Surgical antimicrobial prophylaxis: preventing infection or increasing resistance?

Using antibiotics to prevent surgical site infections is the most common indication for antimicrobial use in Australian hospitals. However, there are high rates of inappropriate use.

Using antibiotics to prevent surgical site infections is the most common indication for antimicrobial use in Australian hospitals. However, there are high rates of inappropriate use.

40% of prescriptions for surgical prophylaxis were found to be inappropriate in the 2015 National Antimicrobial Prescribing Survey. This is problematic because it contributes to overuse of antibiotics, and exposes patients to potential adverse effects.

During World Antibiotic Awareness Week (13–19 November), a special release article from Australian Prescriber urges health professionals to conserve the usefulness of antibiotics by practising appropriate antimicrobial prescribing during surgery.

One of the authors, Professor Karin Thursky, Director of the National Centre for Antimicrobial Stewardship, says a common finding is that patients are continued on oral antibiotics after surgery. There may be several reasons for this, but it may be driven by individual surgeons’ beliefs that it helps reduce risk of infection.

“All surgical procedures carry a risk of infection. There is good evidence for how and when antibiotics are required to prevent post-surgical infection. What we are seeing though is a wide variation in practice which may not provide any additional benefit to the patient, and may in fact cause harm. Use of any antibiotics must be balanced against their potential risks, including allergic reactions, antibiotic-associated Clostridium difficile and antibiotic resistance,” says Professor Thursky.

“For minor procedures undertaken in general practice, prophylaxis before or during surgery is often not indicated and post-procedural prophylaxis, especially the use of topical antimicrobials, is rarely indicated yet often prescribed.”

“Antimicrobial prophylaxis is more likely to be needed for procedures where surgical site infections tend to be high, such as colorectal surgery, or where the consequences of infection are significant (eg cardiac valve surgery).”

The authors urge that efforts need to be made to maximise the quality of surgical antimicrobial prophylaxis prescribing in accordance with the Therapeutic Guidelines or locally endorsed prophylaxis guidelines.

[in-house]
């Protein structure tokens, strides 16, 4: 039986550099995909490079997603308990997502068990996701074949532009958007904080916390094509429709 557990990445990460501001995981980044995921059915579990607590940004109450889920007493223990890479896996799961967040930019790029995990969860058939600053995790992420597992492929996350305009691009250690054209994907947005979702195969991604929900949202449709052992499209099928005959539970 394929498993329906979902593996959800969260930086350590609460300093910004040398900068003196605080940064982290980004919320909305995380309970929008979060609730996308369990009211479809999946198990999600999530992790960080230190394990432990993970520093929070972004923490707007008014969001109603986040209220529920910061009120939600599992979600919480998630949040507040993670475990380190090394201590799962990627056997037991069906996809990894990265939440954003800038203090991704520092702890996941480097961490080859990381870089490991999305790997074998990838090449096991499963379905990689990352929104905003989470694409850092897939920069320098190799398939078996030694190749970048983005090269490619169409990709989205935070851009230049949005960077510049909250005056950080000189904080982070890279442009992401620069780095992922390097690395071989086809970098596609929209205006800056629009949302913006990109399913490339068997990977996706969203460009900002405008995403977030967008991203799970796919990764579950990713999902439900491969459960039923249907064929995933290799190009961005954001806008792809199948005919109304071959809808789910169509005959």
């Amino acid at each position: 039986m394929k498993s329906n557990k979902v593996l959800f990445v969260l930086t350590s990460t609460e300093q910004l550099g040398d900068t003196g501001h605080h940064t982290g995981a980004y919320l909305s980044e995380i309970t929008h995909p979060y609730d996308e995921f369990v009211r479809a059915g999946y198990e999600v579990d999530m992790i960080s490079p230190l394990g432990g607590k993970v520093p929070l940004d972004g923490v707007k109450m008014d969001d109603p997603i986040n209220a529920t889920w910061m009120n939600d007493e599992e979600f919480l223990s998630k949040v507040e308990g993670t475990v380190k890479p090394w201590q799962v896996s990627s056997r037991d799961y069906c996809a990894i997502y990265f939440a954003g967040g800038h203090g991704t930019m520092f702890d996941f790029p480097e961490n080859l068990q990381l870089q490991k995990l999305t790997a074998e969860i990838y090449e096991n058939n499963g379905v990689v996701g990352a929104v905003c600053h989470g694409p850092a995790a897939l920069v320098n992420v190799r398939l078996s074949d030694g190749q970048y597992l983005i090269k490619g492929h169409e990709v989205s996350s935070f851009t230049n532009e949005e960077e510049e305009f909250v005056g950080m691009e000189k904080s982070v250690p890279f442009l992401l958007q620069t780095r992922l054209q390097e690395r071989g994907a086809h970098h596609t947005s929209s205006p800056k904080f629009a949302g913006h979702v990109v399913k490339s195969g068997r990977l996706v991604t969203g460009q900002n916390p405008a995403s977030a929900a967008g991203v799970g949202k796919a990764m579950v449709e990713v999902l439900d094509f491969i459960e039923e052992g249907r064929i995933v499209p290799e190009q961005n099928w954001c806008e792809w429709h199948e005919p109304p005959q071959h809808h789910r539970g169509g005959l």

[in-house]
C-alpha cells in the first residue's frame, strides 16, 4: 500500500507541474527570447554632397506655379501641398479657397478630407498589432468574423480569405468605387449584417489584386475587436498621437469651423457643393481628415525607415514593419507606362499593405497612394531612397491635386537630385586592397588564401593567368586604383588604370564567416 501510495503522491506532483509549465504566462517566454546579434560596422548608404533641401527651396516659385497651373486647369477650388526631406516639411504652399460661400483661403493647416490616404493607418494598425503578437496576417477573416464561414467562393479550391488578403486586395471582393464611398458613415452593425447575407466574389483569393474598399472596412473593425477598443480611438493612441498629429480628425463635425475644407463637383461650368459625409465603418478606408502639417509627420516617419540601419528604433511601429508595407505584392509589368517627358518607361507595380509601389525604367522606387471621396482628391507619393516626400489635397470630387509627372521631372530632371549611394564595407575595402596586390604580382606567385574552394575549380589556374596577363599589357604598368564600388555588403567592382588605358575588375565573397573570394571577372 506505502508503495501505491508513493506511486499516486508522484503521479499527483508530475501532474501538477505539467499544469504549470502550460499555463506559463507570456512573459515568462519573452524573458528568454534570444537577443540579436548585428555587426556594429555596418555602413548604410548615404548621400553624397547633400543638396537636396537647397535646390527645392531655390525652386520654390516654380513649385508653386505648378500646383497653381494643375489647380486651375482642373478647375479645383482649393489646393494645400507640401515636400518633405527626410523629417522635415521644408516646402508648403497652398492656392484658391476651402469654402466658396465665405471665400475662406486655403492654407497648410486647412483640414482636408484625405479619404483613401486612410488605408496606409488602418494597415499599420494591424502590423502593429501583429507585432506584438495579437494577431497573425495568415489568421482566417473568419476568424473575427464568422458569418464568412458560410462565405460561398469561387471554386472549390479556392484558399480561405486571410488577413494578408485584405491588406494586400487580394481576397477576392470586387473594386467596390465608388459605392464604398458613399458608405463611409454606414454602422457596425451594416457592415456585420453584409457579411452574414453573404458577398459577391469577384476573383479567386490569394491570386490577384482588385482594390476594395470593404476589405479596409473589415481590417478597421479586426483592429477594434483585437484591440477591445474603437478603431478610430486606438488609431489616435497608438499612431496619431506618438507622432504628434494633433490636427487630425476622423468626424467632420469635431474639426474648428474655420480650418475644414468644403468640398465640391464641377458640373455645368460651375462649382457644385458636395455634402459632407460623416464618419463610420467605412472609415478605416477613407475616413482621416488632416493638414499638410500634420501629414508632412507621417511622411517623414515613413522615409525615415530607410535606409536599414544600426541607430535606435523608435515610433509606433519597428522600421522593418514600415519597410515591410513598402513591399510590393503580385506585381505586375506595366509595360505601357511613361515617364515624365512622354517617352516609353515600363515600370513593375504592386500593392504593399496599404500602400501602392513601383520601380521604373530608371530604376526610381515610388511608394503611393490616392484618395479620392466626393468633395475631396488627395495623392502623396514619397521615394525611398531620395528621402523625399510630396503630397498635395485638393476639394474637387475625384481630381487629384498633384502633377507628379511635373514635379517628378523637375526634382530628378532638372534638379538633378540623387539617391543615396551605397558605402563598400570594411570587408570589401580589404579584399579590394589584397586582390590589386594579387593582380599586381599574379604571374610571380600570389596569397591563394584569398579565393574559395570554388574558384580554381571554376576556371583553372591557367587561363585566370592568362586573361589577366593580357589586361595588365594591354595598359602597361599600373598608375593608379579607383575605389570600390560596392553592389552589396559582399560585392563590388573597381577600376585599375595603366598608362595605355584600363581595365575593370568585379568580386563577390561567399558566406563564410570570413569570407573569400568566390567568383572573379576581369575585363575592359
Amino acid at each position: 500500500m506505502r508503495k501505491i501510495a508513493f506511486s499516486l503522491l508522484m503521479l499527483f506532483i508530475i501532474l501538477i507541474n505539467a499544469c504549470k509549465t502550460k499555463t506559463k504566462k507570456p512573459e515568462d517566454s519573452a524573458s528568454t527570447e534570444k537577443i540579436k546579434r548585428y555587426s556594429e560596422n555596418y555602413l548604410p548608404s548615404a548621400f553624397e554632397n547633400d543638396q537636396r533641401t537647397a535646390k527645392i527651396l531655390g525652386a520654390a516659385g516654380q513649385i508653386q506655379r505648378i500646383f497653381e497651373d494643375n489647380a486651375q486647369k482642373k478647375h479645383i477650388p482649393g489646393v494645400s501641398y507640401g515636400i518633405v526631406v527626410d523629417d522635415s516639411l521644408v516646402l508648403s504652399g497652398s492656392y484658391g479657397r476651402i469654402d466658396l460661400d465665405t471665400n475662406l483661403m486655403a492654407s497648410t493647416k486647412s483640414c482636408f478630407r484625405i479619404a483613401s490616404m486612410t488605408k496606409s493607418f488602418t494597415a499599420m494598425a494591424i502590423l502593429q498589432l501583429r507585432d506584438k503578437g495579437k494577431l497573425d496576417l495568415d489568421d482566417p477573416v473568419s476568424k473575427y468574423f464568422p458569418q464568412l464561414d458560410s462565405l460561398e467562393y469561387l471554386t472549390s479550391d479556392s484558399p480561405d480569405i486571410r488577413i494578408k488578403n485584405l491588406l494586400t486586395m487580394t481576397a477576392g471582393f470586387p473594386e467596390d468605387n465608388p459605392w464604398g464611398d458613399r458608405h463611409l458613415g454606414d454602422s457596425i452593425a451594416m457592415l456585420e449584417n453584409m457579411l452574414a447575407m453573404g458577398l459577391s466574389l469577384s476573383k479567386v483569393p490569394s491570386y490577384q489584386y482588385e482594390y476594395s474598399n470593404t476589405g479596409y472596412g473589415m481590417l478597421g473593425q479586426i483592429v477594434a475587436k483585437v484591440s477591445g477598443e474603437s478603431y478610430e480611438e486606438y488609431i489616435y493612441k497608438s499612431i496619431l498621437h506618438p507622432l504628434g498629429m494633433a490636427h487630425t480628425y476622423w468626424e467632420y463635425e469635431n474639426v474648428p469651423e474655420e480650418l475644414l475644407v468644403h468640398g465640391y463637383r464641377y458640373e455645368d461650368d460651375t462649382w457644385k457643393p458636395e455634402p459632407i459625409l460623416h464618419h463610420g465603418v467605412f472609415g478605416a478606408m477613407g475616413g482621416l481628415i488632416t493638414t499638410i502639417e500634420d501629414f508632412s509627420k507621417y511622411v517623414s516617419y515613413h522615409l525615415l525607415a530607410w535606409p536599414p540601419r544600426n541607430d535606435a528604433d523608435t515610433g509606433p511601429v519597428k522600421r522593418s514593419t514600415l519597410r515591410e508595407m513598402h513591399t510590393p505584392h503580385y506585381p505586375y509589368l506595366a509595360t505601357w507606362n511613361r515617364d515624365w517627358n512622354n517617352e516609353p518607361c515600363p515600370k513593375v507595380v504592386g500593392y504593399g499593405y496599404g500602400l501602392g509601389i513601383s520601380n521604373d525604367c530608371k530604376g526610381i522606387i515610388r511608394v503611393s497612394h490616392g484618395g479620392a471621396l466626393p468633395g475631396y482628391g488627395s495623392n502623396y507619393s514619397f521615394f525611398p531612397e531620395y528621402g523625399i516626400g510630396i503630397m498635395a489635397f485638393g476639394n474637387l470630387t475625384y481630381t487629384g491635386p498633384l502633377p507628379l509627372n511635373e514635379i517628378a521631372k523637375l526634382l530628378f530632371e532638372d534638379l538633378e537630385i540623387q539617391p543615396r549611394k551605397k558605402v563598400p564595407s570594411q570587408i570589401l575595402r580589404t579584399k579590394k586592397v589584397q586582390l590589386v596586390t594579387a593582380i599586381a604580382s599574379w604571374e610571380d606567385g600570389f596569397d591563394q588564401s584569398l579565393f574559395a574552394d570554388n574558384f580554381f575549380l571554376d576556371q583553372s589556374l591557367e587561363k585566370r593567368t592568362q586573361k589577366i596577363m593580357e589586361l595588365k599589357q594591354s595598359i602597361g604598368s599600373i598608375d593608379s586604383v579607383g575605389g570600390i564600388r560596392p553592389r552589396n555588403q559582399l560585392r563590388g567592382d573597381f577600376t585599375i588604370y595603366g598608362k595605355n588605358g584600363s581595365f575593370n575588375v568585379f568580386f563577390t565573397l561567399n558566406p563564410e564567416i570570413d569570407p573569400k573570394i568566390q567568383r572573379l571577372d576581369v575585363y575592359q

In a more recent survey (2016) specifically looking at surgical antimicrobial prophylaxis, there were concerns about inappropriate procedural and post-procedural prescribing in Australian hospitals. Where guidelines were available, 41% of procedural and 62% of post-procedural prophylaxis was not concordant with those guidelines.

The key elements of appropriate prophylaxis include considering the correct indication, antimicrobial, drug dose, route, timing of administration and duration.

“It’s important for GPs to remember they have a significant role to play in ensuring the appropriate use of antibiotics. Patients are usually back into the community after their operation or procedure, and GPs will manage their post-operative progress. Understanding the role of antibiotics in the absence of a documented infection is important,” Professor Thursky points out.

6 ways to achieve best-practice surgical antimicrobial prophylaxis in general practice

  1. Do not prescribe surgical antimicrobial prophylaxis without an appropriate indication.
  2. Avoid topical antimicrobials for surgical procedures.
  3. Use the Therapeutic Guidelines for specific information regarding optimal drug, dose, route and timing.
  4. Query long-term use of post-procedural antibiotics with the initial prescriber or surgical team.
  5. Avoid prescribing ongoing supply of topical and oral antimicrobials without a clear indication from the initial prescriber.
  6. Monitor for surgical complications such as superficial, deep and organ space infections, and discuss with the surgeon or treating hospital.

For dentists

For dental procedures, guidelines recommend that antimicrobial prophylaxis may be appropriate for surgery on immunocompromised patients, and for surgical removal of a bone-impacted tooth or periapical surgery in patients with a history of recurring infections.

Endocarditis prophylaxis may be required for a range of dental procedures in specific patients.

To read more about antibiotic prophylaxis in dentistry, see the article in the current issue of Australian Prescriber.


Experts are available for media interview.

Media contacts:
Eve Hanks on (02) 8217 9249, 0419 618 365 or [email protected]
Juliet Pisani-Forde on (02) 8217 8667 or [email protected]

World Antibiotic Awareness Week is an annual, global event to raise awareness about the serious health issue of antibiotic resistance. Our aim is to reduce antibiotic resistance and educate Australians about the steps they can take to preserve the power of antibiotics. Visit to learn more about the week or contact our media advisers for more information.

Australian Prescriber is an independent peer-reviewed journal providing critical commentary on therapeutic topics for health professionals. It is published by NPS MedicineWise, an independent, not-for-profit organisation for quality use of medicines funded by the Australian Government Department of Health. Australian Prescriber is published every two months and is available online at